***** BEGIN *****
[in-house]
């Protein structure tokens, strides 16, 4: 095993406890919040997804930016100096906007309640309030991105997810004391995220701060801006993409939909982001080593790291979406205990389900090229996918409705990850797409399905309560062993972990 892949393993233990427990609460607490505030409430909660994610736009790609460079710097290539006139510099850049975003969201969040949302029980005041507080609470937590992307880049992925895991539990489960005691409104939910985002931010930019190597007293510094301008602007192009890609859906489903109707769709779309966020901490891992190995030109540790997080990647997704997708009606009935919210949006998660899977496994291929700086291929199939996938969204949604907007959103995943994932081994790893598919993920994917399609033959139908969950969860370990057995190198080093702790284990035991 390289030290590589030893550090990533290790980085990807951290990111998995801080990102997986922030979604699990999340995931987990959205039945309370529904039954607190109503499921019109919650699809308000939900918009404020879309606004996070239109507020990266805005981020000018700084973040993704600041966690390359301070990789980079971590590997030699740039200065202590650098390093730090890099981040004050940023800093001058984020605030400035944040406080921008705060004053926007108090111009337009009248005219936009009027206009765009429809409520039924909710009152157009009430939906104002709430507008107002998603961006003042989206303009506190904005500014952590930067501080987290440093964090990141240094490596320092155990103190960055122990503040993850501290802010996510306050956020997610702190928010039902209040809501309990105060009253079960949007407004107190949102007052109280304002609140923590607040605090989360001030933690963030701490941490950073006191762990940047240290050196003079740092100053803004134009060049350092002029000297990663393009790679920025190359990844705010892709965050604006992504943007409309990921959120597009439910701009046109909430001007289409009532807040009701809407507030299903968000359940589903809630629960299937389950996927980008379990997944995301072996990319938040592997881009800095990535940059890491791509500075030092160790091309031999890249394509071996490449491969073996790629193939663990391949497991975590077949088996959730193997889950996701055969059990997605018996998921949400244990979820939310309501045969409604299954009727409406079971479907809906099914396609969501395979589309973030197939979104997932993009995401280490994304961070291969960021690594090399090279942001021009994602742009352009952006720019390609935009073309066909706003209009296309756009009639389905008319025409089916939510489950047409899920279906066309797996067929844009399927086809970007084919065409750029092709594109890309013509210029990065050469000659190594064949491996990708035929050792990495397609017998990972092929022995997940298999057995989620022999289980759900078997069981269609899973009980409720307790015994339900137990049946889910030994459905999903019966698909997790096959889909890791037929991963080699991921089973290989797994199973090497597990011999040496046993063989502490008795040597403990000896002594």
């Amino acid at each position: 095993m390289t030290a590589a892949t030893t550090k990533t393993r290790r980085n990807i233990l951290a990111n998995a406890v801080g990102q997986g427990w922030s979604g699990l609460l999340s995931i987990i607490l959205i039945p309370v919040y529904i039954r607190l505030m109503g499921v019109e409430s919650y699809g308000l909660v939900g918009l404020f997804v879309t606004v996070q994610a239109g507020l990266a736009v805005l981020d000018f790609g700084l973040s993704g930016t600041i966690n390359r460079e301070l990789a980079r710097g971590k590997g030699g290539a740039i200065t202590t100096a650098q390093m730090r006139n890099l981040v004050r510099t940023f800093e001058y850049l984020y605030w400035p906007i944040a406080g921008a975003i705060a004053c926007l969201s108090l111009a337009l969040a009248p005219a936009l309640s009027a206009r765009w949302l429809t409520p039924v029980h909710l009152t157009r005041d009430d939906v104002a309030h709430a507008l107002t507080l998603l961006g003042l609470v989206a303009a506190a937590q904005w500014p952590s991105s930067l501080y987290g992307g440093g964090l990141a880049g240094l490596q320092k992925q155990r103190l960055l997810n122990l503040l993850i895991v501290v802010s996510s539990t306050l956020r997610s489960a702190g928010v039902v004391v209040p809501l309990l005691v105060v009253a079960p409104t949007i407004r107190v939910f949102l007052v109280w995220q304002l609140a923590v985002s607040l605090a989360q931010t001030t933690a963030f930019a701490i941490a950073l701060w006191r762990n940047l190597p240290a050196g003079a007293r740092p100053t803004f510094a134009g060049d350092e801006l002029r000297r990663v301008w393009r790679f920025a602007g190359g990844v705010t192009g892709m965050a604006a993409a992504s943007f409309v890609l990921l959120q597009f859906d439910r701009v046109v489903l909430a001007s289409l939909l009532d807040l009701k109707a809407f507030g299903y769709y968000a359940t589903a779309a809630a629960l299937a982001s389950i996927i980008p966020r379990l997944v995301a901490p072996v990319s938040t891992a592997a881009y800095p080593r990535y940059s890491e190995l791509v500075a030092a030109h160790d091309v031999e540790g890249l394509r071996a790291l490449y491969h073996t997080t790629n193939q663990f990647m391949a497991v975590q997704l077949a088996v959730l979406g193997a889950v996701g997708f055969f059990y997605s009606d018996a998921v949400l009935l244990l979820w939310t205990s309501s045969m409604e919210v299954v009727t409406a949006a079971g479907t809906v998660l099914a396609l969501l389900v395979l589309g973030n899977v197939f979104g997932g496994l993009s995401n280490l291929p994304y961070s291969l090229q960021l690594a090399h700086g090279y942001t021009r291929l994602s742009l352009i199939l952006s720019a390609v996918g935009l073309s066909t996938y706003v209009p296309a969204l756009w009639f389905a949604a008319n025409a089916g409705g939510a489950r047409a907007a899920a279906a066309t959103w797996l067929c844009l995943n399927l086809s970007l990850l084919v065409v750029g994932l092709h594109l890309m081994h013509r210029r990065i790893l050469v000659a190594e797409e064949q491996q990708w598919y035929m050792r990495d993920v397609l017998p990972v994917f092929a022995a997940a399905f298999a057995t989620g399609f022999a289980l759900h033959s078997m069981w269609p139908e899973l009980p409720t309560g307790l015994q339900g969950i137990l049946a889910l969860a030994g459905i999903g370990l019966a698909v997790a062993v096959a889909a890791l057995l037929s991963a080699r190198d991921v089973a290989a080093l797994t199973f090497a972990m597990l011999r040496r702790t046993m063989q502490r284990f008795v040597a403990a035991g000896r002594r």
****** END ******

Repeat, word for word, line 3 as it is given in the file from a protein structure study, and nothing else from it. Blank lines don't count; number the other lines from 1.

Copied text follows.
């Amino acid at each position: 095993m390289t030290a590589a892949t030893t550090k990533t393993r290790r980085n990807i233990l951290a990111n998995a406890v801080g990102q997986g427990w922030s979604g699990l609460l999340s995931i987990i607490l959205i039945p309370v919040y529904i039954r607190l505030m109503g499921v019109e409430s919650y699809g308000l909660v939900g918009l404020f997804v879309t606004v996070q994610a239109g507020l990266a736009v805005l981020d000018f790609g700084l973040s993704g930016t600041i966690n390359r460079e301070l990789a980079r710097g971590k590997g030699g290539a740039i200065t202590t100096a650098q390093m730090r006139n890099l981040v004050r510099t940023f800093e001058y850049l984020y605030w400035p906007i944040a406080g921008a975003i705060a004053c926007l969201s108090l111009a337009l969040a009248p005219a936009l309640s009027a206009r765009w949302l429809t409520p039924v029980h909710l009152t157009r005041d009430d939906v104002a309030h709430a507008l107002t507080l998603l961006g003042l609470v989206a303009a506190a937590q904005w500014p952590s991105s930067l501080y987290g992307g440093g964090l990141a880049g240094l490596q320092k992925q155990r103190l960055l997810n122990l503040l993850i895991v501290v802010s996510s539990t306050l956020r997610s489960a702190g928010v039902v004391v209040p809501l309990l005691v105060v009253a079960p409104t949007i407004r107190v939910f949102l007052v109280w995220q304002l609140a923590v985002s607040l605090a989360q931010t001030t933690a963030f930019a701490i941490a950073l701060w006191r762990n940047l190597p240290a050196g003079a007293r740092p100053t803004f510094a134009g060049d350092e801006l002029r000297r990663v301008w393009r790679f920025a602007g190359g990844v705010t192009g892709m965050a604006a993409a992504s943007f409309v890609l990921l959120q597009f859906d439910r701009v046109v489903l909430a001007s289409l939909l009532d807040l009701k109707a809407f507030g299903y769709y968000a359940t589903a779309a809630a629960l299937a982001s389950i996927i980008p966020r379990l997944v995301a901490p072996v990319s938040t891992a592997a881009y800095p080593r990535y940059s890491e190995l791509v500075a030092a030109h160790d091309v031999e540790g890249l394509r071996a790291l490449y491969h073996t997080t790629n193939q663990f990647m391949a497991v975590q997704l077949a088996v959730l979406g193997a889950v996701g997708f055969f059990y997605s009606d018996a998921v949400l009935l244990l979820w939310t205990s309501s045969m409604e919210v299954v009727t409406a949006a079971g479907t809906v998660l099914a396609l969501l389900v395979l589309g973030n899977v197939f979104g997932g496994l993009s995401n280490l291929p994304y961070s291969l090229q960021l690594a090399h700086g090279y942001t021009r291929l994602s742009l352009i199939l952006s720019a390609v996918g935009l073309s066909t996938y706003v209009p296309a969204l756009w009639f389905a949604a008319n025409a089916g409705g939510a489950r047409a907007a899920a279906a066309t959103w797996l067929c844009l995943n399927l086809s970007l990850l084919v065409v750029g994932l092709h594109l890309m081994h013509r210029r990065i790893l050469v000659a190594e797409e064949q491996q990708w598919y035929m050792r990495d993920v397609l017998p990972v994917f092929a022995a997940a399905f298999a057995t989620g399609f022999a289980l759900h033959s078997m069981w269609p139908e899973l009980p409720t309560g307790l015994q339900g969950i137990l049946a889910l969860a030994g459905i999903g370990l019966a698909v997790a062993v096959a889909a890791l057995l037929s991963a080699r190198d991921v089973a290989a080093l797994t199973f090497a972990m597990l011999r040496r702790t046993m063989q502490r284990f008795v040597a403990a035991g000896r002594r």